The Many Lives of Used Books

In my parent’s room, underneath my mother’s dresser is a makeshift bookshelf. In it sit three worn-out books, away from the rest of their paper-backed brethren in the study, quiet and unassuming in their senile state. I call these three the crown jewels of my mother’s collection, for all three of these senior citizens  –  a Milton, a Shakespeare, and a Chamber’s dictionary – are over a hundred years old.

My parents were neither collectors of vintage books nor antique enthusiasts. Growing up, for them, buying used books had a purely utilitarian appeal – that is to say, they were way cheaper than new books. Being hungry readers, the two, over the many years since the days of their adolescence, have ended up amassing quite the collection.

These browning pages, with their scents (you know the one), were my introduction to the world of reading, and perhaps that is why my love for books is entwined with my love for second-hand books.

But it’s more than just the vintage aesthetics, and the smell that draw me to them. It’s the enigma, the little pieces of strangers’ lives that they carry.

Used books hold multiple stories between their pages – the story they tell, and the ones they don’t. It’s the finding of little scribbles and underlined sentences. It’s the signatures – people proudly claiming it with their names, and dates, and addresses, only to give them away at some point. It’s the new names written over crossed off old ones.

It’s the shared experience, like receiving postcards from strangers across the world – except it’s across time as well.

Also read: A Brief History of Reading: The Innate Joy of Second-Hand Books

For instance, in my mother’s 109-year-old copy of Paradise Lost is a little dialogue; messages written by two people who owned the book at different times.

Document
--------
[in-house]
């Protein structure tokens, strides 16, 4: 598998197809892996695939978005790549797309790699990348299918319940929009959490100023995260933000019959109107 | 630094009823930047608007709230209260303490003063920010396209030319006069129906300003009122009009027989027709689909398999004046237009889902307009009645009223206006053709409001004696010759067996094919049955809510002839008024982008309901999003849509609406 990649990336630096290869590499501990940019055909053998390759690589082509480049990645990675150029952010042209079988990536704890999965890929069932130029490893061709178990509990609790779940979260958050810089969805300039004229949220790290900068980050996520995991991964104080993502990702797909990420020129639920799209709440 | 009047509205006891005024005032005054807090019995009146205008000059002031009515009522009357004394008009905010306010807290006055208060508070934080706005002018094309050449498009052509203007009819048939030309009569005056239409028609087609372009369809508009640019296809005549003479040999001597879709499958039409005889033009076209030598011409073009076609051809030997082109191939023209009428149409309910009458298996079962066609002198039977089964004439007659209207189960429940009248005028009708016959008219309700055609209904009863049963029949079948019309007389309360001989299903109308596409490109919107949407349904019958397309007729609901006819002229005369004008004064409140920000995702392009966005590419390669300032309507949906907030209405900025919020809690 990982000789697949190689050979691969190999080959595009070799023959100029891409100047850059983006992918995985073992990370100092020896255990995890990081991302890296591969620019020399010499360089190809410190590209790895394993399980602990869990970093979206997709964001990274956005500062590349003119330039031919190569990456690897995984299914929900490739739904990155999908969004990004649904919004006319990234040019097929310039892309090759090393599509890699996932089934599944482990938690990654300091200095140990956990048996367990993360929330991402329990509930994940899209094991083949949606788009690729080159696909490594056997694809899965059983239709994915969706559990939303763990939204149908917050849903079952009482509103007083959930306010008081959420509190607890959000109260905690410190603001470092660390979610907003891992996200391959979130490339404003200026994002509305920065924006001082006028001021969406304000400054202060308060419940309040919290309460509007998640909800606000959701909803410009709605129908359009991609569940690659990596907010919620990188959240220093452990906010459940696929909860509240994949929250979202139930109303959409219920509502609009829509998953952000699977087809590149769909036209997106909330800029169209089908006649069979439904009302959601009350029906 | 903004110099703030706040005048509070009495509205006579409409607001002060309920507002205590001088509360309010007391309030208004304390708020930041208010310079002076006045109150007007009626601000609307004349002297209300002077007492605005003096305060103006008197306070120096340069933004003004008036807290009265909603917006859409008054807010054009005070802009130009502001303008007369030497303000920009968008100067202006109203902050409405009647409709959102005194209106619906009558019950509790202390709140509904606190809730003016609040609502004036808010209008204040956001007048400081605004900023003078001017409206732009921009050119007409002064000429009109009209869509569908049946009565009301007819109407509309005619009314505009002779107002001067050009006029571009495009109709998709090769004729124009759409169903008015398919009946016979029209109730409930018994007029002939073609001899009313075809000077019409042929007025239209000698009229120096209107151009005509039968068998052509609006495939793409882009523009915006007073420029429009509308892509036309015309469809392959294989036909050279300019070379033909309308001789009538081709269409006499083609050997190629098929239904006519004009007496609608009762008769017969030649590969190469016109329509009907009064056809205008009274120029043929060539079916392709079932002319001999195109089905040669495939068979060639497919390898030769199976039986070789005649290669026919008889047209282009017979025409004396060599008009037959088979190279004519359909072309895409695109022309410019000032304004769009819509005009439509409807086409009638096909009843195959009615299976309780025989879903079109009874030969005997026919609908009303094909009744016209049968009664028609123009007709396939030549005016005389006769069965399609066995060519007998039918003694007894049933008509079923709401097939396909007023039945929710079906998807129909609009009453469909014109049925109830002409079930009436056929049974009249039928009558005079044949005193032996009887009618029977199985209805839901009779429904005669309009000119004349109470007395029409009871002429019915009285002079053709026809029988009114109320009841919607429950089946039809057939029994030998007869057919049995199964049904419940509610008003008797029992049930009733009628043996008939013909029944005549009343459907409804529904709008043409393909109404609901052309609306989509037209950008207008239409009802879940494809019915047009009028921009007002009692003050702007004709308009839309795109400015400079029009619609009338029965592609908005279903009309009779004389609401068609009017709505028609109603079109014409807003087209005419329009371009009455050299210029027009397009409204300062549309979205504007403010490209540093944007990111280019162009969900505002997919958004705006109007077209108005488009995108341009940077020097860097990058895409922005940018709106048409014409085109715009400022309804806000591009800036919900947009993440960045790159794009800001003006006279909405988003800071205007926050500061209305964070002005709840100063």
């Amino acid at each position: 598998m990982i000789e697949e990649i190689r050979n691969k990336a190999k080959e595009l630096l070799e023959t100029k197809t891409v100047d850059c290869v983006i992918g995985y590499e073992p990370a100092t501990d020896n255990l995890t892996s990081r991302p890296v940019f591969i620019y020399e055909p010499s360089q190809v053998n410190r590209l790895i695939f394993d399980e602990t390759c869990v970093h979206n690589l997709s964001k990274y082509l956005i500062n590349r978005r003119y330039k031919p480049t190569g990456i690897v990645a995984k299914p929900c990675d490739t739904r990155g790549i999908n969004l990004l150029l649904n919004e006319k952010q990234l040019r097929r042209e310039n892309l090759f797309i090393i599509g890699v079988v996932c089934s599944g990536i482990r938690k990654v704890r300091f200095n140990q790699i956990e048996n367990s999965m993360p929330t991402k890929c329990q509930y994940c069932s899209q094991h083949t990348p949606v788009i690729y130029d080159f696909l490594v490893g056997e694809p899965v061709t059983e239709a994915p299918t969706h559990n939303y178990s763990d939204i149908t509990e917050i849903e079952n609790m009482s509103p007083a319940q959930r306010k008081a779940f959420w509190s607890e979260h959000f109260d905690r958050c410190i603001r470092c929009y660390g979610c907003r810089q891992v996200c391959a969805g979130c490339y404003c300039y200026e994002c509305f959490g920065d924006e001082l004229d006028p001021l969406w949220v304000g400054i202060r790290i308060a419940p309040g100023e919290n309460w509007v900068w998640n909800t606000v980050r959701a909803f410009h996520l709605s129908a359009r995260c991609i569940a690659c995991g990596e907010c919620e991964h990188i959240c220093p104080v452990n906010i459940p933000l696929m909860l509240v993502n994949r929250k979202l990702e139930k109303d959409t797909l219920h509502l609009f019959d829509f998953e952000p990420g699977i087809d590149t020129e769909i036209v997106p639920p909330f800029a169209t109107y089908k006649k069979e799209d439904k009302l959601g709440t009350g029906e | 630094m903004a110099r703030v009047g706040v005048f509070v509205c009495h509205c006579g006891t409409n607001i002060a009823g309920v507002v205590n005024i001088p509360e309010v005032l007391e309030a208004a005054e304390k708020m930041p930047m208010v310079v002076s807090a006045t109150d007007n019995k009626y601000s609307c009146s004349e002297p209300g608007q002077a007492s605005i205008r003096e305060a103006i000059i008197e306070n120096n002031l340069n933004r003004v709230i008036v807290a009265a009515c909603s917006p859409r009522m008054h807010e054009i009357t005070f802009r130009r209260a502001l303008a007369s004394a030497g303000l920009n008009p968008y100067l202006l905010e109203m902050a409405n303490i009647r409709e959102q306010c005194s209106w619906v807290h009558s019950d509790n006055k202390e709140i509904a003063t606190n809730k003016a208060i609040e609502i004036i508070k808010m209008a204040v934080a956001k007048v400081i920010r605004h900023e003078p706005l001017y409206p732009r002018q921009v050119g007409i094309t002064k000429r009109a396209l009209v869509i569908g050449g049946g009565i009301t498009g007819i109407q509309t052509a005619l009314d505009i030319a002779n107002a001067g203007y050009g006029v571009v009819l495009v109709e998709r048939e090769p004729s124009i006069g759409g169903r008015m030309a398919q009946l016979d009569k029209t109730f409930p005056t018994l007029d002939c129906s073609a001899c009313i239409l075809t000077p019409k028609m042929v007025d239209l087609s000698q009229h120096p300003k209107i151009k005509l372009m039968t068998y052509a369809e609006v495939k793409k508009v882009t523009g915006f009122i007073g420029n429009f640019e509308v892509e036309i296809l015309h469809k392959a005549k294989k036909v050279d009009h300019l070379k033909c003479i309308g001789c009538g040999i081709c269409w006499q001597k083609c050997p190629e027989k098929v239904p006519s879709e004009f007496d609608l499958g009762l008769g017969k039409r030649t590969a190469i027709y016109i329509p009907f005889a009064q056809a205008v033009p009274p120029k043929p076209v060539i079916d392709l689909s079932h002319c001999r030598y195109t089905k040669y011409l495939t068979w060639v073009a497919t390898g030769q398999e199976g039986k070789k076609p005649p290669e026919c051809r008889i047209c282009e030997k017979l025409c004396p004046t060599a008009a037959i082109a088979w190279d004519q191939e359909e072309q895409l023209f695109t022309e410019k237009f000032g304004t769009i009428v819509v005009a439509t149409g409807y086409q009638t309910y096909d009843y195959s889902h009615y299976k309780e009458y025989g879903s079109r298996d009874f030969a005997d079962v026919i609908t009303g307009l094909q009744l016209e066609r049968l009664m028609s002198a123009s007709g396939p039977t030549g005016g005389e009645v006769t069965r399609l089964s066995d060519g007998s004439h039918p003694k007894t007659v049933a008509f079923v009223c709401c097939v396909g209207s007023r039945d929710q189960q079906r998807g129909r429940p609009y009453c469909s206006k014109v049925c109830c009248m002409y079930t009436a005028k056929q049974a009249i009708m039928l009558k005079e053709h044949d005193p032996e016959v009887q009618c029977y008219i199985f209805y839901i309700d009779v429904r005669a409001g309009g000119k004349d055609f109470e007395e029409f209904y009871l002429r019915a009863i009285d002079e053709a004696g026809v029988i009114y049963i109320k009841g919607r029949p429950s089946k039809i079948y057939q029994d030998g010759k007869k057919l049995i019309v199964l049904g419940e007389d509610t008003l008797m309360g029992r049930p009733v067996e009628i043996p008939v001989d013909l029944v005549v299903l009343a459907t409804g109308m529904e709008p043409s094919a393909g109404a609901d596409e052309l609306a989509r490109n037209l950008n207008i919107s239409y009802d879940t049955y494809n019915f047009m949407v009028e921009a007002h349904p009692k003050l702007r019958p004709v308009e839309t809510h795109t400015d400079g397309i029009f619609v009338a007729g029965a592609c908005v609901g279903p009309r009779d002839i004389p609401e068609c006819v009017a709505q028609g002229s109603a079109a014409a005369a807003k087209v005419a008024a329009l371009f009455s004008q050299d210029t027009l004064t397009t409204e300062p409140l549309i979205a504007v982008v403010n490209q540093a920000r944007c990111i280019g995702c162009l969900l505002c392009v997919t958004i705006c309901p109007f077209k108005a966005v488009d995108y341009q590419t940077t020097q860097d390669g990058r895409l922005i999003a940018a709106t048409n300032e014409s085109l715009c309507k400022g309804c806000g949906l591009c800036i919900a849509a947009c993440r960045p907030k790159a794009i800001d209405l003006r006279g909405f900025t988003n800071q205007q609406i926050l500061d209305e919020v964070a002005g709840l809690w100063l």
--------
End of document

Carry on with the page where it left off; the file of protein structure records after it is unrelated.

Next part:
Used books give you little pieces of a puzzle that, for all you know, doesn’t exist anymore, dropping into your palms tiny slivers of the lives they once knew.

I sometimes wonder about the girl who cut out the picture of Sunil Gavaskar from a newspaper, and carefully tucked it between the pages of her Mills and Boons  –  that now has my mum’s name on it  –  with a note at the back, feeling the need to specify that when the picture was taken, he was ‘not captain’.

Or of the person who, on the third page of my copy of Love Story, warns me that the Erich Segal book is ‘garbage’.

Also, there are the very useful notes by the person who dissected parts of Merchant of Venice in the margins of my mother’s 126-year-old Complete Works of Shakespeare. Helped me with a book review back in school, that one.

Like looking at the back of an old library book and finding issue-dates from the 50s and 40s, it’s the thrill of holding something that has lived so many lives, been seen so many times, known better days and worse, sat on nightstands and bookshelves, in cartons and trunks, traveled across stores, cities, continents.

Maybe it’s the fact that these are novelties for me, rather than a constraint, that lets me see the whimsical romanticism in them. For my parents, they were just books they needed, books they could afford, paperbacks they liked that were available at throwaway rates of Rs 3 and Rs 5. To me, they’re akin to little message-in-a-bottles, that I could spin endless stories around.

The pandemic induced lockdown, on top of the boom of e-readers in the last decade, has left the print and publishing industry in a crisis. With hardcopy prints itself becoming an endangered breed, second-hand books and bookstores are fast vanishing.

Although they may be on life support, they’re still breathing.

A little exploration around your city could lead you to treasure troves of used book stores tucked away in street corners. Not only do these quaint little stores give you the perfect setting to while away Sunday afternoons, depending on their selection, they could also take you on countless adventures (at dirt cheap prices).

So if you’re tired of screens, or are looking to replenish your bookshelves, consider going second hand. Not only will you be doing the planet a favour, but you might also end up finding stories other than the ones promised by the blurb.

Anoushka Rajesh is a student of history who writes instead of studying, because it gives her the illusion of productivity while procrastinating actual work.

All images used have been provided by the author.